need help with breadboard!.

Long story short i am building a fishing bait droping system for my phantom 3.
any ways i am following this guys steps on to building out the system i am stuck though. i have got to the part where you copy /paste and upload the file to arduino… which having a 3d printer that runs custom software through arduino platform anyways i know it worked as once you upload the file the lights go from blinking to solid . same as when powered on.

The system -(2) arduino nano’s,(2) hc-12 long range sender’s, SG90 servo, 2 antennas, push button and some leds/resistors

–my issue is this is my 1st go at somthing like this so i know nothing about breadboards and how they work … any helpp?

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One thing about the breadboard you are using. See the blue and red lines running the length of the power bus on either side of the breadboard? You will notice that both lines are "broken" in the middle, which means that the power buses are also split in the middle. If you need to have the buses run the full length uninterrupted you will have to place a short jumper to bridge the gap and allow the bus to be the full length.

As mentioned:

i did that . and the servo jumps ? its def not how the instructions say. iy does light up a 1 led now though not sure if its bad bread board or what.

There are 8 wires leaving the bottom of the first picture. What do they go to and how are they connected to whatever it is? Can you draw and post a schematic?

Update.. all leds now light up.. here is the sketchs

Update* leds now work and correspond with the nano board.! i just cant figure out the push button to get the servo to open and close.

..the button i am using is a 7mm that i got off ebay i spoke with the guy who made the original post on the instructables website and he mentioned the button could be my issue. i did see on ebay some 5mm micro push buttons . i asked him to send me a web link as to where he got his and he has yet to reply.(i did notice that my button does not ride in E & F-i think the guys pictures might show his button sitting on the 1st two lines between the spilt. as of now mine is sitting in D & F could this be the issue?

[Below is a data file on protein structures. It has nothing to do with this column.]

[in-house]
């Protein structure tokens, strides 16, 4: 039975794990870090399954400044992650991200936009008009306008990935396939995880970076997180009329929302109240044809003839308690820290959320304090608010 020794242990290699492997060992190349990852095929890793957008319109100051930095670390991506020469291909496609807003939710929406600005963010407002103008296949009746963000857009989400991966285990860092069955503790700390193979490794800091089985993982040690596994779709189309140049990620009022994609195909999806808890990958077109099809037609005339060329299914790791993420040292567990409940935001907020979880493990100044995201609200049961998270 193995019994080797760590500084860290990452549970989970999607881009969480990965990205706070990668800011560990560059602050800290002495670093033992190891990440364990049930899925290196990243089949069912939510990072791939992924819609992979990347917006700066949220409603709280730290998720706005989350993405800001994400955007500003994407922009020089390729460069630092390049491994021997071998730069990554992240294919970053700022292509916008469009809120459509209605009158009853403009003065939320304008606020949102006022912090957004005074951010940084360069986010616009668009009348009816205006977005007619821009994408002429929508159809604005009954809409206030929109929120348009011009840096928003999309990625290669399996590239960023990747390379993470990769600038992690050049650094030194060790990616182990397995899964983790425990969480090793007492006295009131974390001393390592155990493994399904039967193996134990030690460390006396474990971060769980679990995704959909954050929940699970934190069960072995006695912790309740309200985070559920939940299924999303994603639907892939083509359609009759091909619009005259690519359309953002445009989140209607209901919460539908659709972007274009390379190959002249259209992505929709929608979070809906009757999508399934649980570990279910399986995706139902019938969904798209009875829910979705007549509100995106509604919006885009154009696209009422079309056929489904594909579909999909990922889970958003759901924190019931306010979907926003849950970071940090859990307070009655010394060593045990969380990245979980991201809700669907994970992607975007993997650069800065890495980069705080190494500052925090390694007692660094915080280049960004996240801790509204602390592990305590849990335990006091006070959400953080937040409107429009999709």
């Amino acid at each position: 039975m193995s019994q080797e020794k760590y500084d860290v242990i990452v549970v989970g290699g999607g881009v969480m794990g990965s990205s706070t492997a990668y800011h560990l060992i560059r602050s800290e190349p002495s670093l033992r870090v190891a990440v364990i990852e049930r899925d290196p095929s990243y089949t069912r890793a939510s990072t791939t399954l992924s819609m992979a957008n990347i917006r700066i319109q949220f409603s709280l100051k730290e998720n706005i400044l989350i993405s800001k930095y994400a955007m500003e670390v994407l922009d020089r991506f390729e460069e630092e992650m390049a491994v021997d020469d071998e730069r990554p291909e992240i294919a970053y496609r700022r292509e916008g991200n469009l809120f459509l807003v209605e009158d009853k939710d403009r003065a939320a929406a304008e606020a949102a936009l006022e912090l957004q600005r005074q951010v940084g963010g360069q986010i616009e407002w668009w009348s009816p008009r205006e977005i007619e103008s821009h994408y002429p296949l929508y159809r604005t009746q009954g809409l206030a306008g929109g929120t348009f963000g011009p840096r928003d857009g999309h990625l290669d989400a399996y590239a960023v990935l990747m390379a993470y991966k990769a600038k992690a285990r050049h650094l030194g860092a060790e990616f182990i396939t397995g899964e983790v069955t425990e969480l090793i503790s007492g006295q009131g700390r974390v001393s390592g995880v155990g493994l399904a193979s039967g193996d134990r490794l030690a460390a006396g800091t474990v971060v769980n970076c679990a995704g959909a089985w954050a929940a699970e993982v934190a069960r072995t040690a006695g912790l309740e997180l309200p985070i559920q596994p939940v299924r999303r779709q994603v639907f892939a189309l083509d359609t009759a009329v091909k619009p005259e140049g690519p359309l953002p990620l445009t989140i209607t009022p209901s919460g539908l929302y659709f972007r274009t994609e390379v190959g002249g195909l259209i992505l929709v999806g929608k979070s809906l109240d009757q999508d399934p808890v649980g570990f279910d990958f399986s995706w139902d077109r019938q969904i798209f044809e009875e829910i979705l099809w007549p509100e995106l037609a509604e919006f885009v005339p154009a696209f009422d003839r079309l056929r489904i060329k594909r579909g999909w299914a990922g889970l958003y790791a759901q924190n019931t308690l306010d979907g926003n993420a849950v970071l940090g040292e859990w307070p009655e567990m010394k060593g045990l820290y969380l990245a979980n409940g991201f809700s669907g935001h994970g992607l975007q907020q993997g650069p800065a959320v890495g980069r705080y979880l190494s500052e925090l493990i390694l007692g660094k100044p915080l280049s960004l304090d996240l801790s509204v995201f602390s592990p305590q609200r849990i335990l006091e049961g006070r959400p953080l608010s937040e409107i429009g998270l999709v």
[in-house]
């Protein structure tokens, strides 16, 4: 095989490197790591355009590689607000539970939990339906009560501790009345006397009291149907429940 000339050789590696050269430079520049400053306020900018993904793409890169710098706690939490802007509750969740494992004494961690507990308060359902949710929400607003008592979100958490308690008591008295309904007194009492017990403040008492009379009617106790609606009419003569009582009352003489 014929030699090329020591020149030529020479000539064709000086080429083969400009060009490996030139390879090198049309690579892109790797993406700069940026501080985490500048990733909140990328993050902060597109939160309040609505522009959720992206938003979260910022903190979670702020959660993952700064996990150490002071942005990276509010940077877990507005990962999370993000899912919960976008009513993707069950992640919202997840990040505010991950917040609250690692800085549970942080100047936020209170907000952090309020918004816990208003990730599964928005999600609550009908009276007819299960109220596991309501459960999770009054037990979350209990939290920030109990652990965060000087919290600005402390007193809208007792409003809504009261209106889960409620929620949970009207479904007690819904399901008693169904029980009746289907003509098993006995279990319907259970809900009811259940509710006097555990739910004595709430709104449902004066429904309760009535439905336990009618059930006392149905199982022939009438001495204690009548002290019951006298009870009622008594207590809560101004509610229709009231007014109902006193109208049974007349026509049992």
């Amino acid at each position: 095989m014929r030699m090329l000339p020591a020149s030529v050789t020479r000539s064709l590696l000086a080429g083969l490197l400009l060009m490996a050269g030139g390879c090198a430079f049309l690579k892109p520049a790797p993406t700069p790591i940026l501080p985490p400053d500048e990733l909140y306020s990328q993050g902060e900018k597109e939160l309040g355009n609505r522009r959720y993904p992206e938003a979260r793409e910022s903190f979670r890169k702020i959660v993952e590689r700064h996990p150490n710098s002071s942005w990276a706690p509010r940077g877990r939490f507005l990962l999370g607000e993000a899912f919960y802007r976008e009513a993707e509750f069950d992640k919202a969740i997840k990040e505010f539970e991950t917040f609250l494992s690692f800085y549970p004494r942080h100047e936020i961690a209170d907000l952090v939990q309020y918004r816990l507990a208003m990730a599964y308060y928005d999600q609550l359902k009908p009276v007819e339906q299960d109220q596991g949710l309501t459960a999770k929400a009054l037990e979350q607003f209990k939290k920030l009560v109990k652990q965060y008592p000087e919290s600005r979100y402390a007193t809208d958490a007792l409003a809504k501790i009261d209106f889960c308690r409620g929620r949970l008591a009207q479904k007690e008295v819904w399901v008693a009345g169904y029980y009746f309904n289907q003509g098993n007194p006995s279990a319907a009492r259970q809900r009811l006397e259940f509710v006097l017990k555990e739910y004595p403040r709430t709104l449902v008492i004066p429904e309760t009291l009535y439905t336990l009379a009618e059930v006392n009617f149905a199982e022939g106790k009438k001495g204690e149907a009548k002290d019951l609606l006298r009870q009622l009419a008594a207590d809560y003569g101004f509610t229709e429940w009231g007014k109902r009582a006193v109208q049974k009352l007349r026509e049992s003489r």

Solder two 22 AWG solid wires to the terminals.
Test for operation with a DVM.
Plug the two wires into the breadboard circuit.


which terminals ? i am a bit lost and whats a DVM like i said before i am totally new to this..

A DVM is a digital volt meter which I now assume you do not have.

Solder the wires to diagonal corner terminals.


sorry for my ignorance which corner are you speaking about on the bread board

Take your switch off the breadboard and turn it over.
On any two diagonal terminals, solder equal length #22 AWG solid wire to these terminals.
Turn the switch right side up, plug the two wires into the breadboard.
Wire your circuit to the rows where these wires are plugged into.


like this ? it still does not work

Try the White and Yellow combination.
Then try the Red and Black.
Then White Black
Then Red White

Try just using a wire to replace the switch.

i just tried every combination i could and nothing. i dont get it

Try just using a wire to replace the switch.

Try a simple sketch with the button connected from pin 8 to GND.
Watch the LED on the Arduino.
It should go ON/OFF with button pushes.


 Each time the input pin goes from LOW to HIGH (e.g. because of a push-button
 press), the output pin is toggled from LOW to HIGH or HIGH to LOW.  There's
 a minimum delay between toggles to debounce the circuit (i.e. to ignore

 The circuit: